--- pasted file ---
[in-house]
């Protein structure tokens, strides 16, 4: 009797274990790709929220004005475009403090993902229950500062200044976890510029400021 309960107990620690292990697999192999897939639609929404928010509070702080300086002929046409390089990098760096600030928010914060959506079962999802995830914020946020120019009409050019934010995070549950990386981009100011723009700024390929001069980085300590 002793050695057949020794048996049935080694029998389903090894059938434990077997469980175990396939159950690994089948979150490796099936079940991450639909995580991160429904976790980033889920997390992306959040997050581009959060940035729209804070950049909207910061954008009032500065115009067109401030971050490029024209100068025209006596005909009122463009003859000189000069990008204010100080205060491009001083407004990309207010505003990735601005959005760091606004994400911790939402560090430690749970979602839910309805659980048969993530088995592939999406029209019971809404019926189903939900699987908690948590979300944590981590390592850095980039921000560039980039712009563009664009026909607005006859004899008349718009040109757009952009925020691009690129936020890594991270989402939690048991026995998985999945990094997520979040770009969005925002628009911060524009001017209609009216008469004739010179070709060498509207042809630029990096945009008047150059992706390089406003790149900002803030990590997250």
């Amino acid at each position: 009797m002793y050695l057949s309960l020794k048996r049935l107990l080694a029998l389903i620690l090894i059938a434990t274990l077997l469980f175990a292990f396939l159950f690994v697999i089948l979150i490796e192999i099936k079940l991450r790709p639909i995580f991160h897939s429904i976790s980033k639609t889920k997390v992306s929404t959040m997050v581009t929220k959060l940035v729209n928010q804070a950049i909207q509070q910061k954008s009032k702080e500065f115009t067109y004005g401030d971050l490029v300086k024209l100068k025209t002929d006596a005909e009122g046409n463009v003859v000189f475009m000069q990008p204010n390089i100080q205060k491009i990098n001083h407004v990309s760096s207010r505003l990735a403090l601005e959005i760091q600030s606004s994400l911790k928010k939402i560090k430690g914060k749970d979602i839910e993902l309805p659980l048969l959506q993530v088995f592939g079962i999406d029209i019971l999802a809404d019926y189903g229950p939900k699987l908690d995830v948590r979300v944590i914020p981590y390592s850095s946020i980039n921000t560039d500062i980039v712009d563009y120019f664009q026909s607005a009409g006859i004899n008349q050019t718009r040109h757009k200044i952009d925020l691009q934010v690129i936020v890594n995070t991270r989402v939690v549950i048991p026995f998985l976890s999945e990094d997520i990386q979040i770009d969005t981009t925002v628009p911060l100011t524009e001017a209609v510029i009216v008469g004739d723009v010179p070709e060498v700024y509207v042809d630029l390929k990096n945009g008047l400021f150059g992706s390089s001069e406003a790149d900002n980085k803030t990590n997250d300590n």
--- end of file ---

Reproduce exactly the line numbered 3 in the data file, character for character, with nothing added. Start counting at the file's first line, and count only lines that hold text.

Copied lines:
């Amino acid at each position: 009797m002793y050695l057949s309960l020794k048996r049935l107990l080694a029998l389903i620690l090894i059938a434990t274990l077997l469980f175990a292990f396939l159950f690994v697999i089948l979150i490796e192999i099936k079940l991450r790709p639909i995580f991160h897939s429904i976790s980033k639609t889920k997390v992306s929404t959040m997050v581009t929220k959060l940035v729209n928010q804070a950049i909207q509070q910061k954008s009032k702080e500065f115009t067109y004005g401030d971050l490029v300086k024209l100068k025209t002929d006596a005909e009122g046409n463009v003859v000189f475009m000069q990008p204010n390089i100080q205060k491009i990098n001083h407004v990309s760096s207010r505003l990735a403090l601005e959005i760091q600030s606004s994400l911790k928010k939402i560090k430690g914060k749970d979602i839910e993902l309805p659980l048969l959506q993530v088995f592939g079962i999406d029209i019971l999802a809404d019926y189903g229950p939900k699987l908690d995830v948590r979300v944590i914020p981590y390592s850095s946020i980039n921000t560039d500062i980039v712009d563009y120019f664009q026909s607005a009409g006859i004899n008349q050019t718009r040109h757009k200044i952009d925020l691009q934010v690129i936020v890594n995070t991270r989402v939690v549950i048991p026995f998985l976890s999945e990094d997520i990386q979040i770009d969005t981009t925002v628009p911060l100011t524009e001017a209609v510029i009216v008469g004739d723009v010179p070709e060498v700024y509207v042809d630029l390929k990096n945009g008047l400021f150059g992706s390089s001069e406003a790149d900002n980085k803030t990590n997250d300590n």